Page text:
Illiberal leaders legitimize their erosions of the rule of law by demonizing international tribunals. Orban has fuelled conspiracy theories of forces that are allied to destroy the nation by popularizing the term «external agents» to refer to George Soros, the Court of Justice of the European Union, and the European Court of Human Rights. This breeds in the alarming belief of their own electorates that the very system of the division of powers (created in the spirit of liberal constitutionalism) goes against national values. In an interview with the BBC, Hungarian Foreign Minister Péter Szijjártó said that «human rights go against Hungarian values«.
Orban’s party, Fidesz, has nourished – with great creativity (and state resources) – a variety of propaganda campaigns that attack human rights NGOs and the European Union. The information war is exacerbated in such a way that this week, when Orban’s party was suspended from its group in the European Parliament by the European People’s Party for its illiberal drift, official communiqués and the Hungarian national press said that Orban’s party had left the group voluntarily.
Phase IV: Evade the system of counterweights and the division of powers
When the judgment of the Court of Justice of the European Union arrived declaring the illegality of the Polish Supreme Court reform, the judges that the executive had forced to retire would no longer return to the courts. In a similar vein, the Brookings Institute asserts that Poland and Hungary deceive their own national courts by ignoring the rulings of their own Constitutional Courts or declaring them null.
Paradoxically, Hungary and Poland, having liberated themselves so explicitly from their post-Soviet yoke, use the same techniques from the Soviet manual to consolidate power whilst claiming to represent the nativist renaissance of national identity. The establishment of loyalty networks echoes the late Soviet institutional and judicial bureaucracy, rather than the modern bureaucracy and apolitical courts in of European liberal democracies.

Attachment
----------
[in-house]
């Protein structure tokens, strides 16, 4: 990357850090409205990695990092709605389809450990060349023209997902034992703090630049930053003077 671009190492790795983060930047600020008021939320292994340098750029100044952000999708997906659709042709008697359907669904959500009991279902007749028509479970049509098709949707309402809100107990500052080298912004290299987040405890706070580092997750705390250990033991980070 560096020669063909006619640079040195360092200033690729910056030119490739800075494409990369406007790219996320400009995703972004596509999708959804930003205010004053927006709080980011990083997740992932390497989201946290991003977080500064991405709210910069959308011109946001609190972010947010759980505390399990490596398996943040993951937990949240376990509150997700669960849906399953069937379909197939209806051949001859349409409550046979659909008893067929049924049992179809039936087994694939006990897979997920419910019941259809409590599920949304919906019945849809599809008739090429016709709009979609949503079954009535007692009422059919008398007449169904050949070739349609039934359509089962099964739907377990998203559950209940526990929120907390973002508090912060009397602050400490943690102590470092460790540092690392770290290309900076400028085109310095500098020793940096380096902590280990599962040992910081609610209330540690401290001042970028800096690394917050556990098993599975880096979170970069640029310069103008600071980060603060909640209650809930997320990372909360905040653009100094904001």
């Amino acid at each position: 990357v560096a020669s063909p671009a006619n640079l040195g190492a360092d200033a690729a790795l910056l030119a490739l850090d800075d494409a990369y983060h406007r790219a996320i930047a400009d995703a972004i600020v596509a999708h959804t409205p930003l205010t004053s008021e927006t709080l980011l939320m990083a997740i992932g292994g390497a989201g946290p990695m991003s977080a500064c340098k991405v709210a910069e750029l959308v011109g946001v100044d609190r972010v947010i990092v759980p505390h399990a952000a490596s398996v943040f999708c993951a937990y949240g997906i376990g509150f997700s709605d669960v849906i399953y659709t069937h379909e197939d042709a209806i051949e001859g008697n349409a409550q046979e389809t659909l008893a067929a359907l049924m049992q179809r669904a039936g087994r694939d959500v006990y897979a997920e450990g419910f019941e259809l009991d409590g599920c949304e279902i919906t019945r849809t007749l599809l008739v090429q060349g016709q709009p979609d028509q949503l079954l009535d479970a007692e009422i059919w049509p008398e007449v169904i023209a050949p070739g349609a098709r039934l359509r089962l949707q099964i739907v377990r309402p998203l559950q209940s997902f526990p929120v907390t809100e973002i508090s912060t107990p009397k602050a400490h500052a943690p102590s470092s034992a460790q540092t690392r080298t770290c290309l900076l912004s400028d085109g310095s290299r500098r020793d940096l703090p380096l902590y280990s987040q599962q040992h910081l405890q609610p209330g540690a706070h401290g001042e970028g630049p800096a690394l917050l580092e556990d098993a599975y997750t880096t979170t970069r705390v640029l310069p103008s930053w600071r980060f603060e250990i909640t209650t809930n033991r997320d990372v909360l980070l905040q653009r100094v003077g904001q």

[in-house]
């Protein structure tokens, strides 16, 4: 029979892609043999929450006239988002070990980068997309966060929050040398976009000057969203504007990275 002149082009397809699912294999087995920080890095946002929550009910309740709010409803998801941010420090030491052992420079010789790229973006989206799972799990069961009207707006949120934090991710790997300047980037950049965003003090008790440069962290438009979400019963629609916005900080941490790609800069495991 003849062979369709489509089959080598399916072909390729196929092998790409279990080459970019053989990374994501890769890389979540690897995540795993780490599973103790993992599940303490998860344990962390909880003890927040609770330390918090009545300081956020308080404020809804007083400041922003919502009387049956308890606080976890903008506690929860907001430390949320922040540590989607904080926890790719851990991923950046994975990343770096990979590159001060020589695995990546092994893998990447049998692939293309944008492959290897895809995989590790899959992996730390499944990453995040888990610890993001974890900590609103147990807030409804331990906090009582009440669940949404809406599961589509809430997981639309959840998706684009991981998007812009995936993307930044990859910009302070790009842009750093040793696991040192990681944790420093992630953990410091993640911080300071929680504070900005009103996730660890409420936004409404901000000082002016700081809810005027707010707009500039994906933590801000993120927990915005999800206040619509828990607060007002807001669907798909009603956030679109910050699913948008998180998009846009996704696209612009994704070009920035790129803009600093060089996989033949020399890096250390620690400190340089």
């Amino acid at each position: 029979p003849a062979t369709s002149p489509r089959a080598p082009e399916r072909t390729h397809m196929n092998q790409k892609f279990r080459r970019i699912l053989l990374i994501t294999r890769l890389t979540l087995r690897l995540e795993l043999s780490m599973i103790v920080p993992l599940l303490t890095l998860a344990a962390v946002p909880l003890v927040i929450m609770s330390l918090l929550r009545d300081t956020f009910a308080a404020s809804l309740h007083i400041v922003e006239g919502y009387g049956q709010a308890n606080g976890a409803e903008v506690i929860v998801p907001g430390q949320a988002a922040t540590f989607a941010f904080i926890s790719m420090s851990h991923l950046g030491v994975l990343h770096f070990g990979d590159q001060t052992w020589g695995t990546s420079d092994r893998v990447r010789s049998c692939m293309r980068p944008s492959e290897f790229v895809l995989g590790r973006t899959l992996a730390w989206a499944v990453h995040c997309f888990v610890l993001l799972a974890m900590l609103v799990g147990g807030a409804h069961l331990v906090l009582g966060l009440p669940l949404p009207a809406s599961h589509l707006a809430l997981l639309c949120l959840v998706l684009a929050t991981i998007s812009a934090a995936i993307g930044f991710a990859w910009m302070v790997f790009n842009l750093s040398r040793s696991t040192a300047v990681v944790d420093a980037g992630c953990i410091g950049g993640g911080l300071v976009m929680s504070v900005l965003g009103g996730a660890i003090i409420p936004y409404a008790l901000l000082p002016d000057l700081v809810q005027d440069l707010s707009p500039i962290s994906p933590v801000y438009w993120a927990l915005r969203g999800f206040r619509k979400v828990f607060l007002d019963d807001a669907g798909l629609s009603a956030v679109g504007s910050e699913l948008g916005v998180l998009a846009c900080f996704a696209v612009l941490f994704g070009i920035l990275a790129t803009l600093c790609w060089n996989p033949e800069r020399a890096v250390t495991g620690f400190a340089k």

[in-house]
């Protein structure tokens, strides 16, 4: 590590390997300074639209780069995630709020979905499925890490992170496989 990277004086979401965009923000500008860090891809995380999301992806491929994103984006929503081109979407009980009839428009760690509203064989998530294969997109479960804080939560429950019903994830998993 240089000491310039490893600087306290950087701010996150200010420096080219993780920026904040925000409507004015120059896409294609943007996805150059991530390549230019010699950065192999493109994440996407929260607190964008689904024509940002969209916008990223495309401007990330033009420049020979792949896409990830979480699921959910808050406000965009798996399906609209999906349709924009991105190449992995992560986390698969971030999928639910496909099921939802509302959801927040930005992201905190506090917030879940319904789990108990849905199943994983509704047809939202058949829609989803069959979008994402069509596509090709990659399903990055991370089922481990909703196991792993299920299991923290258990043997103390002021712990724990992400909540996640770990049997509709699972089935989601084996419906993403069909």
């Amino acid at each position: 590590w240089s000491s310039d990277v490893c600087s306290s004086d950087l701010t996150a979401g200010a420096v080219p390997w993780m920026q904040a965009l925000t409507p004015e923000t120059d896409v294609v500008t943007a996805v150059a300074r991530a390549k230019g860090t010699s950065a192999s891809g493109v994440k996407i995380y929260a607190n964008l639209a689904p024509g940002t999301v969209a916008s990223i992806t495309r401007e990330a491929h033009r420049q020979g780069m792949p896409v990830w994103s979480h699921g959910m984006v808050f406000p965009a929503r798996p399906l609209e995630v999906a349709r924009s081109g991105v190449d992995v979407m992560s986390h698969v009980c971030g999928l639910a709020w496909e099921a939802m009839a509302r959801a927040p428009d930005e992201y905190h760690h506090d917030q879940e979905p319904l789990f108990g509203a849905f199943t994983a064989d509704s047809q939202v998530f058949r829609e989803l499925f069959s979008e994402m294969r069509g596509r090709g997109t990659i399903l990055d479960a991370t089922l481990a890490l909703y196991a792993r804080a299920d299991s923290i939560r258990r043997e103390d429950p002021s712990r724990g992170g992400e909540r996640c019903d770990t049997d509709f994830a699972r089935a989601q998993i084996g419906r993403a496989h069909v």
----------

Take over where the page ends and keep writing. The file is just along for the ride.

We have the equivocal and idealistic notion that democracy and constitutional liberalism are interchangeable terms that come to mean the same thing.
This notion could not be further from the truth. The concept of democracy, as it is conceived by certain leaders, presupposes the minimum conditions of holding elections and a certain degree of civil and economic liberties. However, constitutional liberalism in this day guarantees the pursuit of tangible equality and effective implementation of Human Rights. As Fareed Zakaria reflects, “democracy without constitutional liberalism is not simply inadequate, but dangerous, bringing with it the erosion of liberty, the abuse of power, ethnic divisions, and even war”.
The anatomy of illiberal states reflects that it is imperative to bind the conditionality of the quality of democracy within the European Union. This democratic conditionality appears explicitly in the Copenhagen Criteria of the European Union, but the rise of modern autocracies reflects that the EU needs a greater sanctioning power against the undermining of the rule of law – which is undermining the very foundations of the European Union. The era of soft power has died and the EU needs a wall of contention to confront tyranny: linking the quality of democracy to the reception of structural funds of the European Union establishes an irrefutable condition, even for modern autocrats.